Another factor which influences the reaction to the questions is the perspective on gaming a person has based on their experience and preferences working in concert with that person’s perception of where RPGaDay is coming from. The questions were cited as being both too old school and too new school, too trad and too indie…

I take such reactions as a good thing and feel it shows that we got the balance close to what we were going for: being as inclusive as possible and that most gamers out there, either fresh to the hobby or old and jaded, of whatever play style, should be able to find at least a few questions to answer in every week, and certainly over the course of the month.

Like everyone else, with a sequence of 31 questions to answer, in the past two years of RPGaDay, there have been questions I simply had no answer for. To help remedy that a few things were attempted this year. The first was to go beyond the infographic by having the questions hosted in a longer and more detailed format. We could not guarantee that people would notice or remember that this had been done, but we did out best. The goal for this was to help people get a clearer sense of where the question was coming from and how it might be used as a prompt for a response, and to help non-native speakers of English understand the short version wordings of the questions on the infographic. The second thing we tried was to add a few alternate questions each week to give busy people a hand thinking of something else to write about if there was nothing about the day’s ‘official’ question that they had an answer for. A lot of these questions saw use, including by me, and so I was pleased to have been able to help respondents out in that way this year.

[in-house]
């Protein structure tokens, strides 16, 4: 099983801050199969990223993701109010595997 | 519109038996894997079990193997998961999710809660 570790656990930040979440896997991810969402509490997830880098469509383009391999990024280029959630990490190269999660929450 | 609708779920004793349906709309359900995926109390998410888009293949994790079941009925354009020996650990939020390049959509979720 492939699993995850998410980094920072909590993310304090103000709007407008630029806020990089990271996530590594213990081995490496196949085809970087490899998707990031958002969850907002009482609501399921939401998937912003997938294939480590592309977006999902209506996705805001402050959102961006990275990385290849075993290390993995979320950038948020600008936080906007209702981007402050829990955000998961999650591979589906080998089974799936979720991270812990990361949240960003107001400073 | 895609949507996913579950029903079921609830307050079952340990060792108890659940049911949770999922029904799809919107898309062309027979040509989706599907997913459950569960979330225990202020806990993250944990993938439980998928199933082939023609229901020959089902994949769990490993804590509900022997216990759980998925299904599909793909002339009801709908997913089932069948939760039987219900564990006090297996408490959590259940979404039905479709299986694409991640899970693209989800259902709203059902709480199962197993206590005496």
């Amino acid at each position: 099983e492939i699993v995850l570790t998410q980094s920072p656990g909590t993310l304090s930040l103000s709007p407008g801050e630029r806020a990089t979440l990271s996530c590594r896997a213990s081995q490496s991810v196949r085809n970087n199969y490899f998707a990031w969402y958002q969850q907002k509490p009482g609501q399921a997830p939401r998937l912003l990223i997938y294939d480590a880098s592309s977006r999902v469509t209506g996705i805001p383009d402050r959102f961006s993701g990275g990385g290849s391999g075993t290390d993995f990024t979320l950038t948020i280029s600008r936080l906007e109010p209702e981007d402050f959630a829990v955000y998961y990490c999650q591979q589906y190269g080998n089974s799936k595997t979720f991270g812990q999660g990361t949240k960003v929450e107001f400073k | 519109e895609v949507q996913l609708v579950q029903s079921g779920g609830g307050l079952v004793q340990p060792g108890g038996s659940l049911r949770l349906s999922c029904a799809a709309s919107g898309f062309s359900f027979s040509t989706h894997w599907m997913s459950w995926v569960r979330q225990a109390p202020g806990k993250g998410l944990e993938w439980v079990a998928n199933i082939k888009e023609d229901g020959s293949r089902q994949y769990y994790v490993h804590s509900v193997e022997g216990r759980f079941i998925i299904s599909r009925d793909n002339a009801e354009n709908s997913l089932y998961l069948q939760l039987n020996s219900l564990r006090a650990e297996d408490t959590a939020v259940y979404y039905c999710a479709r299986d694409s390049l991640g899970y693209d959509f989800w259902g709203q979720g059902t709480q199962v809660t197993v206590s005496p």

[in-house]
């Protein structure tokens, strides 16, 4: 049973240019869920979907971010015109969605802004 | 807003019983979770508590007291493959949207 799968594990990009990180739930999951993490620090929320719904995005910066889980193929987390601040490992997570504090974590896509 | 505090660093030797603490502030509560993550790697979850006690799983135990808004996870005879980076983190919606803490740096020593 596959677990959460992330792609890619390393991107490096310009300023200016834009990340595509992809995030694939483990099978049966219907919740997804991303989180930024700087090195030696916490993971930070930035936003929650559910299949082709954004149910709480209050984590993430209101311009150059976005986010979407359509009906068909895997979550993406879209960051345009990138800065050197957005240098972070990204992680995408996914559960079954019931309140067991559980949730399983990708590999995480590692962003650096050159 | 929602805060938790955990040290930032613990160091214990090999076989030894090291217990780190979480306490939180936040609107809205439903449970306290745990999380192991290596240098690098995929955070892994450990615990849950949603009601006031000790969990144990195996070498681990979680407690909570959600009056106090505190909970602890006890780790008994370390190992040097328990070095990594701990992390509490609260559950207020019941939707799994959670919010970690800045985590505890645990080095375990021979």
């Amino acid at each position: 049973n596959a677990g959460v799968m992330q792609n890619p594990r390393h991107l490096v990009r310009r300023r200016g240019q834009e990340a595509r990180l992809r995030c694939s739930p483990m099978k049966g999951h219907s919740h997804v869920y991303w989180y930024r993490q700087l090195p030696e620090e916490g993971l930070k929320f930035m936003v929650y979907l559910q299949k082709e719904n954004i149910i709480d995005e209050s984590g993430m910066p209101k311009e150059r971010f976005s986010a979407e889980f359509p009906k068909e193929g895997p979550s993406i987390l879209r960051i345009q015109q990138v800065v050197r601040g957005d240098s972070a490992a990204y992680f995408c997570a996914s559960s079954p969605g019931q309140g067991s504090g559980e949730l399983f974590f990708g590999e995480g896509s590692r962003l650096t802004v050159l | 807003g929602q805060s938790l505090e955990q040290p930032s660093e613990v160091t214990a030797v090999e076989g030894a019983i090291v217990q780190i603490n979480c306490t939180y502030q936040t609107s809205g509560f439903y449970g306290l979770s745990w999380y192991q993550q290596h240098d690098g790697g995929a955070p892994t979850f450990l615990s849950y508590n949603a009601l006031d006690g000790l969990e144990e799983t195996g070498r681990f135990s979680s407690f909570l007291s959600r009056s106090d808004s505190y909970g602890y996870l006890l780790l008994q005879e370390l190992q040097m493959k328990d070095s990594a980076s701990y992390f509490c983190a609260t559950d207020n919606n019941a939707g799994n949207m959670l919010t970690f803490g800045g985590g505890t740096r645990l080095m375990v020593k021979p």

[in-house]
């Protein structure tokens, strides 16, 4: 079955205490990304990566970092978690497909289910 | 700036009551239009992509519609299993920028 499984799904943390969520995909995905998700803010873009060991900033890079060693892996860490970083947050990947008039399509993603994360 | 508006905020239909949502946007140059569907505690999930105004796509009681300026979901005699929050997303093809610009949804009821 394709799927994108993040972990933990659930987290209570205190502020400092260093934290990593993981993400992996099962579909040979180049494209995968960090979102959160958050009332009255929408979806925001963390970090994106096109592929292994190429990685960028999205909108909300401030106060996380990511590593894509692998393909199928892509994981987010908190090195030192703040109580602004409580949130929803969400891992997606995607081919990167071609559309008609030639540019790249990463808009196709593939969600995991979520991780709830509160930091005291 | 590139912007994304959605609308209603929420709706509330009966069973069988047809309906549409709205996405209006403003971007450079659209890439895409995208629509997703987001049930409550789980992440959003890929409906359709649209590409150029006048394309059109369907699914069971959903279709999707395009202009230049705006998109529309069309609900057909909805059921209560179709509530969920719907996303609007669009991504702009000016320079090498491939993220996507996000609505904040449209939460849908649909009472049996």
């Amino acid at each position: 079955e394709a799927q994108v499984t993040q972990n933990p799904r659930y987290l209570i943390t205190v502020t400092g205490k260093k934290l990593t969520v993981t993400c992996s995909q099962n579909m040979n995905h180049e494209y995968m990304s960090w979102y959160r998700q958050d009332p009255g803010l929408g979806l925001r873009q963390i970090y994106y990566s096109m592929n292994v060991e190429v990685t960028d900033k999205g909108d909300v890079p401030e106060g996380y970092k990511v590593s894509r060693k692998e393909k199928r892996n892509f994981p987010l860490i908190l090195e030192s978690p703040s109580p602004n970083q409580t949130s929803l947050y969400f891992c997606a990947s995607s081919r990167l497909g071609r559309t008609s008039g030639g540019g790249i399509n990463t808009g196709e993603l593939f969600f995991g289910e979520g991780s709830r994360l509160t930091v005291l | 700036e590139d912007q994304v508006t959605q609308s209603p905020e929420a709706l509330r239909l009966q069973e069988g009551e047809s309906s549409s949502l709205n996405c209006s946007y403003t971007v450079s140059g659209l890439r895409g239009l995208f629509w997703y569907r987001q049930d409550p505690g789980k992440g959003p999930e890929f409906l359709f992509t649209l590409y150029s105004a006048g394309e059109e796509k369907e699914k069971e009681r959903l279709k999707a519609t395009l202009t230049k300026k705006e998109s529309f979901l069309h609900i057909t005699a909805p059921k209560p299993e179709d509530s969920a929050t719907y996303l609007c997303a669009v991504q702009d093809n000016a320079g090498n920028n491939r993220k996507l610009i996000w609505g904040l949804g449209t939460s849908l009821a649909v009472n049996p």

Another factor that was different this year was a weekly recap of different things that were occurring in responses. I had hoped to get more people involved in doing recaps, but that did not pan out properly this year. Each full week got its own recap, and now that the event is over, Dave Chapman and I will coordinate on a retrospective video to cap it off.

We tried to collect a video wall on BrigadeCon.org but the response was too fast and furious to keep up with. Plans are afoot now to try this in a different way, and in stages. The tireless efforts of Andre Martinez make that all possible.